The National Marine Manufacturers Association, alongside numerous industry groups, conservationists and anglers, are commending the U.S. House Committee on Natural Resources for advancing H.R. 4528, a bill to amend the Billfish Conservation Act of 2012, sponsored by Congressman Darren Soto (D-Fla.). An identical bill (S. 396) passed the U.S. Senate on Oct. 2, 2017.
The Billfish Conservation Act of 2012 banned the importation of all billfish caught by foreign fleets into the continental United States and, perhaps most importantly, set an example for other countries to pursue similar conservation efforts once thought impossible.
However, questions arose over whether the same prohibitions on foreign-caught billfish imposed by the bill also applied to billfish caught commercially in Hawaii. If commercially caught billfish could be transported from Hawaii to the U.S. mainland, it would circumvent the intent of the conservation measure.
H.R. 4528 and S. 396 simply clarify that billfish landed in Hawaii must be retained there. Implemented as originally intended, the law should make it easier for the U.S. to establish a greater leadership role for the international protection of billfish.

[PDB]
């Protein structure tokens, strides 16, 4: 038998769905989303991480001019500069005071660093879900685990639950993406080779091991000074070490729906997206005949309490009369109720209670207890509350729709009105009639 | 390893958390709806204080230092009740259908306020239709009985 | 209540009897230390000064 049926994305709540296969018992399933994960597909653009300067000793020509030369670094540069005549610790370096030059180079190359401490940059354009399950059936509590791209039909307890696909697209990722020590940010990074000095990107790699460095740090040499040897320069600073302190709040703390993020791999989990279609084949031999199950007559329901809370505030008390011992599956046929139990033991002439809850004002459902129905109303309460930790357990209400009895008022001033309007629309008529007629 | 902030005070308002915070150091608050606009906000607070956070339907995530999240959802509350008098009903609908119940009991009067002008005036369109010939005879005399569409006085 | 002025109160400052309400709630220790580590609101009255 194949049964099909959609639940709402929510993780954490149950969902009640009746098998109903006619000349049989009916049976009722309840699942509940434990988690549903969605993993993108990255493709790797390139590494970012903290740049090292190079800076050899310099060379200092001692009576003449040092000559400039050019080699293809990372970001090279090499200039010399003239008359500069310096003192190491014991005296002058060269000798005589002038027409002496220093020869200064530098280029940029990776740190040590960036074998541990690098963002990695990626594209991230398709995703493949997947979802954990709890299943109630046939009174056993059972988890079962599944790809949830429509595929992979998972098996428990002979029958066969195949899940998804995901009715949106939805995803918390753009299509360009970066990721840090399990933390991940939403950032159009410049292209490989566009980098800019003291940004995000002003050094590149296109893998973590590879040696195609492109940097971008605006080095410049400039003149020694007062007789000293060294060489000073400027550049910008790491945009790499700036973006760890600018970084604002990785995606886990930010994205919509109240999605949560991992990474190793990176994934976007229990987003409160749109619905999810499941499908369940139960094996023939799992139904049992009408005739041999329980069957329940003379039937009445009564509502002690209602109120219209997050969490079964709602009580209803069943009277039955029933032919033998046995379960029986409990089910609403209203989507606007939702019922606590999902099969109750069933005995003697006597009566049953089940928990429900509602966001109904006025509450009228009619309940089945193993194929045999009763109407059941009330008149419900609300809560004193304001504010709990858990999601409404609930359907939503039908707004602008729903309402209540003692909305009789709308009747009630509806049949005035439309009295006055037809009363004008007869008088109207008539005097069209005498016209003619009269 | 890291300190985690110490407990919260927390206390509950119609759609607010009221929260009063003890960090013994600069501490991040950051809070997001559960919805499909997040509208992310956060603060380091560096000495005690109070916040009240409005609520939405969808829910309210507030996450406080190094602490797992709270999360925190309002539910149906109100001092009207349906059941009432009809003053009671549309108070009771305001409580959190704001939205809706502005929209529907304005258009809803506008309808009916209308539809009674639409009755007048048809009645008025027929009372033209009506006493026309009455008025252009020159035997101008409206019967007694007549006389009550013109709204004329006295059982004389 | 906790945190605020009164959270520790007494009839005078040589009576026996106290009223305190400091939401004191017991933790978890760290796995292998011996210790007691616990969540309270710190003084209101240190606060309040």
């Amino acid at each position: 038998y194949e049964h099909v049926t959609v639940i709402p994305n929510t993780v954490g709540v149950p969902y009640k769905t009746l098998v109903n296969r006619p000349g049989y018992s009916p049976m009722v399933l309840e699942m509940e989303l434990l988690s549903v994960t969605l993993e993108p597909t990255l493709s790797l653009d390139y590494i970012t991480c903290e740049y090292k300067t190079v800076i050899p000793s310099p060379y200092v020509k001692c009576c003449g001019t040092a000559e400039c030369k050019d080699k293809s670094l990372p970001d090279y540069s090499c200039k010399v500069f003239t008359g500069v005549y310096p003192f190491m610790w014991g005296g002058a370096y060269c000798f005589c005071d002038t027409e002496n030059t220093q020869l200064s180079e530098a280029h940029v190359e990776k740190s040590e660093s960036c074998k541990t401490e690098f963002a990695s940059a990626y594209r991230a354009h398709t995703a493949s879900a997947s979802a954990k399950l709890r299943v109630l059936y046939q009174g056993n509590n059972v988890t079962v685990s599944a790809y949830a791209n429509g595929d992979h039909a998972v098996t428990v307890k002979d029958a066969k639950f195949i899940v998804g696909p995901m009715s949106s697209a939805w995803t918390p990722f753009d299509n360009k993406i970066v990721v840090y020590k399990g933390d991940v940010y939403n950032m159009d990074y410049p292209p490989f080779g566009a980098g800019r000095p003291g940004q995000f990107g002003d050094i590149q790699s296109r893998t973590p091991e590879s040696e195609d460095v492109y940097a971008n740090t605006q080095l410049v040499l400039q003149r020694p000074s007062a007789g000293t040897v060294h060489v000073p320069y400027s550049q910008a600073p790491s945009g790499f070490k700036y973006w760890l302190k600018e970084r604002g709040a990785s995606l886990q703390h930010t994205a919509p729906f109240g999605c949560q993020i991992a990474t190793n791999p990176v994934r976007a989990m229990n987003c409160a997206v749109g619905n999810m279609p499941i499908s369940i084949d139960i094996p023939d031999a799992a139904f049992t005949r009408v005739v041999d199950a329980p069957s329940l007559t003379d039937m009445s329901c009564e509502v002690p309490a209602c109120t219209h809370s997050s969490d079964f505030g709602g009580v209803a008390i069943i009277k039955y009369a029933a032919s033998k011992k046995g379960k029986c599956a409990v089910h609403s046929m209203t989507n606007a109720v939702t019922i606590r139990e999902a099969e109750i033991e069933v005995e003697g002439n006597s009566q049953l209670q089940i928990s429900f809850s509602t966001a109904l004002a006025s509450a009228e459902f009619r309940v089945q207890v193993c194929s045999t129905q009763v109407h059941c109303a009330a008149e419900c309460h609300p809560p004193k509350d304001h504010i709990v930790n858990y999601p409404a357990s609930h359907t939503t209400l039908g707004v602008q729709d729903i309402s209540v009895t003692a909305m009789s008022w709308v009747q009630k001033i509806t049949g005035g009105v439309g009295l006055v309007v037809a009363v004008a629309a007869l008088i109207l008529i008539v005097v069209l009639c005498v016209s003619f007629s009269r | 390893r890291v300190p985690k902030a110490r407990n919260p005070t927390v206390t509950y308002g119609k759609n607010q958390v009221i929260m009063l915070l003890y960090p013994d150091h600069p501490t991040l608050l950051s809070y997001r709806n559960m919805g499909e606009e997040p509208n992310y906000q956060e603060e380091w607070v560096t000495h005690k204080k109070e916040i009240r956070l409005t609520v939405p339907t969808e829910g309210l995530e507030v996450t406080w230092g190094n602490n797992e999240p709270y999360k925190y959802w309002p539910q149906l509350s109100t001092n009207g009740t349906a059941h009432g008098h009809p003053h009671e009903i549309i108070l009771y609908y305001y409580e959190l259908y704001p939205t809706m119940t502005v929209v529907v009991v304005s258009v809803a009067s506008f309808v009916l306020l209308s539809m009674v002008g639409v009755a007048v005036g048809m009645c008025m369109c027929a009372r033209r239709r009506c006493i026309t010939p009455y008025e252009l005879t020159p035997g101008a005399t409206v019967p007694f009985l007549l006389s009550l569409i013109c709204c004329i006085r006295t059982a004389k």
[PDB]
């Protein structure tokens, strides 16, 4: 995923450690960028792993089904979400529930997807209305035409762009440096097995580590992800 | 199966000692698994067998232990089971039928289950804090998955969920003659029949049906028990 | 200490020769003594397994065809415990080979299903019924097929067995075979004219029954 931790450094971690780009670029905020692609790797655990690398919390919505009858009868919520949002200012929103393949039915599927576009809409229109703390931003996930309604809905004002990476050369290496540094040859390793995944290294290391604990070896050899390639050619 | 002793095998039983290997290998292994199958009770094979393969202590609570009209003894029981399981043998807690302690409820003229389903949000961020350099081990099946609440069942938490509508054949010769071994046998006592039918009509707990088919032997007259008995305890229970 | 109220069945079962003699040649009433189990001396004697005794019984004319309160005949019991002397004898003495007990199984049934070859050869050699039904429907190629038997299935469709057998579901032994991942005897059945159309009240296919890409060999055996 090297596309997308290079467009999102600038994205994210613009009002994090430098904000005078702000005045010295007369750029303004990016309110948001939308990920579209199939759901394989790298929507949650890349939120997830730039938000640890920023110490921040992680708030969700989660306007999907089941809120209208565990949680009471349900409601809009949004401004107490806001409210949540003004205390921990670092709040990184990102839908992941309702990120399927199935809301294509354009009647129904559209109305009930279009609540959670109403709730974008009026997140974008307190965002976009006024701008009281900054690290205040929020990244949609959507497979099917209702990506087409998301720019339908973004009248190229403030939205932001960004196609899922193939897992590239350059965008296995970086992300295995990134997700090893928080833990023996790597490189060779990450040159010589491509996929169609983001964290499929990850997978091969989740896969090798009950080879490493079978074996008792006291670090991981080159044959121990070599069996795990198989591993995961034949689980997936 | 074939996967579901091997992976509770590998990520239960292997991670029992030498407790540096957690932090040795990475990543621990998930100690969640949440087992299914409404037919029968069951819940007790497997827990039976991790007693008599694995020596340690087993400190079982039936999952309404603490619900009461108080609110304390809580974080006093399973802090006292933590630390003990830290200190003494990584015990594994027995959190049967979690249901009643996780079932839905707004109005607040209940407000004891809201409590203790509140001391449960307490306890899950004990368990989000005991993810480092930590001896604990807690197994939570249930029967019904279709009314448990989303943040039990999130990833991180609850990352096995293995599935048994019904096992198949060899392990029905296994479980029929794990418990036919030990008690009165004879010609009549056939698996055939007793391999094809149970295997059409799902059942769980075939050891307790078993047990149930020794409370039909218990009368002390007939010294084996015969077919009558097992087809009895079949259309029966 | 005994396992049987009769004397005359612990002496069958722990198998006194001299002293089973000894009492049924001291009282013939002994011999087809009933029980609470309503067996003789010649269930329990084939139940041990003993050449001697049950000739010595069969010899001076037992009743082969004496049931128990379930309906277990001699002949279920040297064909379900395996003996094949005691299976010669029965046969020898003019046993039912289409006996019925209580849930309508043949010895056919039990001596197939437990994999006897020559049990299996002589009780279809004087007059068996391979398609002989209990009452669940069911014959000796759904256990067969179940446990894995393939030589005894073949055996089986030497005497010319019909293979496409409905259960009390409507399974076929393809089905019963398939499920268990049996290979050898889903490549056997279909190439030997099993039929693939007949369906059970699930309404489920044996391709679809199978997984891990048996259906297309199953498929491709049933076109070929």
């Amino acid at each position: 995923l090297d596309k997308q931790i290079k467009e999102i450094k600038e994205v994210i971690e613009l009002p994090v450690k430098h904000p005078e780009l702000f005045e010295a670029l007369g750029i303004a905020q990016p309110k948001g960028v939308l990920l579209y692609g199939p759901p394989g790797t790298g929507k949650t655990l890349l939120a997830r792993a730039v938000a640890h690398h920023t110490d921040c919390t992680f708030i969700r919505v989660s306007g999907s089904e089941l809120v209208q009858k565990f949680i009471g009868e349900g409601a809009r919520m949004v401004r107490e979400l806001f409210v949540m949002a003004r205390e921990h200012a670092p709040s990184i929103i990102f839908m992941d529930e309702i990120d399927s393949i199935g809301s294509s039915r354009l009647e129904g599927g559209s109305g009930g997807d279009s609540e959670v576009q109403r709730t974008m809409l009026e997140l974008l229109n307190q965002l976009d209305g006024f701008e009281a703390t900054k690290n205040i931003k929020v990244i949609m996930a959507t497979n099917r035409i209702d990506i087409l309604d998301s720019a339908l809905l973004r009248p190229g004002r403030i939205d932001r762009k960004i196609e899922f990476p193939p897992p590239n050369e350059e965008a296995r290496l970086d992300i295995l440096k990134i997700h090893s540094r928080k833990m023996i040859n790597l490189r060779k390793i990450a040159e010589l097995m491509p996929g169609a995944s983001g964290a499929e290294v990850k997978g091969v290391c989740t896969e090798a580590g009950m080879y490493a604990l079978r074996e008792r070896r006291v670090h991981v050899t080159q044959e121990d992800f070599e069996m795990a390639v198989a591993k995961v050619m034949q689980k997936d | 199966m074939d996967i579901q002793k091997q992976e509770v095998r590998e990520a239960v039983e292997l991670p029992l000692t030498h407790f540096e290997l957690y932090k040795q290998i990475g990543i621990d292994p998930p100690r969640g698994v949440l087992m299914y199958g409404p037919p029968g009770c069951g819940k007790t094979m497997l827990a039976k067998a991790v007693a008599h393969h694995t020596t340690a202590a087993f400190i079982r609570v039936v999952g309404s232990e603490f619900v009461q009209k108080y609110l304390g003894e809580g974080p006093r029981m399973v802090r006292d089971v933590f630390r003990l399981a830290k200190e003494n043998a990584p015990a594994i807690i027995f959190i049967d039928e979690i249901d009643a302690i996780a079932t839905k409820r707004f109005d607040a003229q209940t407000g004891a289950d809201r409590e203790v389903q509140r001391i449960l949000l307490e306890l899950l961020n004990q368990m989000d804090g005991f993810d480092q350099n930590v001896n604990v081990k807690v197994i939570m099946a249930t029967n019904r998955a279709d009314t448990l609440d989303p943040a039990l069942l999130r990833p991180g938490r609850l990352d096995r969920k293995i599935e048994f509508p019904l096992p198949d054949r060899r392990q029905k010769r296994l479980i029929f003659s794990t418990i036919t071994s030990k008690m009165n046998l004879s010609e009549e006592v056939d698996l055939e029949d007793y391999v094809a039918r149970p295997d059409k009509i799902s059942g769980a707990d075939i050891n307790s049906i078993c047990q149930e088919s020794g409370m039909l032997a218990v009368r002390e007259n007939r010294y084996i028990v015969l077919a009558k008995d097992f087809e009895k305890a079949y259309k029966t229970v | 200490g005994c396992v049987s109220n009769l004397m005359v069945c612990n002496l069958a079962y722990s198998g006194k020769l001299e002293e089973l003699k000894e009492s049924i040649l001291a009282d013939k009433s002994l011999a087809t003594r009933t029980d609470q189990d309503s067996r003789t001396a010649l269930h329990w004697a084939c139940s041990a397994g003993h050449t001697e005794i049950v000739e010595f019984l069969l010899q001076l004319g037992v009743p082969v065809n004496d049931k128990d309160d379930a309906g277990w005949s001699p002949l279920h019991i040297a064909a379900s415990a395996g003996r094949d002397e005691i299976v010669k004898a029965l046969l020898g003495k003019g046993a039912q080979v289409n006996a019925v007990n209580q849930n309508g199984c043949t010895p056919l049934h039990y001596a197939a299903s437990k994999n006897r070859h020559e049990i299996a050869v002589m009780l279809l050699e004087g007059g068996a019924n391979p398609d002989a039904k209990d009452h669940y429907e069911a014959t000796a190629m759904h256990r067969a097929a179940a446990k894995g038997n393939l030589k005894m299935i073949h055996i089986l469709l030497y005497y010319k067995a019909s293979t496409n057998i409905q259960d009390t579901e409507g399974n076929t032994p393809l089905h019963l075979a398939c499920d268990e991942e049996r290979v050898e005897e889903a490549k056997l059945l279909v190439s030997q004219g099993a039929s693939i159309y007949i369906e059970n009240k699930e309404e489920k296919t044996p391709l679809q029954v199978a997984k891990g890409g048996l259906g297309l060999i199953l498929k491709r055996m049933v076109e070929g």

The coalition of groups supporting the Billfish Conservation Act includes American Sportfishing Association, Center for Sportfishing Policy, Coastal Conservation Association, Congressional Sportsmen’s Foundation, Guy Harvey Ocean Foundation, International Game Fish Association, National Marine Manufacturers Association, OCEARCH, The Billfish Foundation and Wild Oceans.
For more information, please contact NMMA Senior Vice President of Government and Legal Affairs Nicole Vasilaros or NMMA Director of Political Advocacy and Engagement Erica Crocker.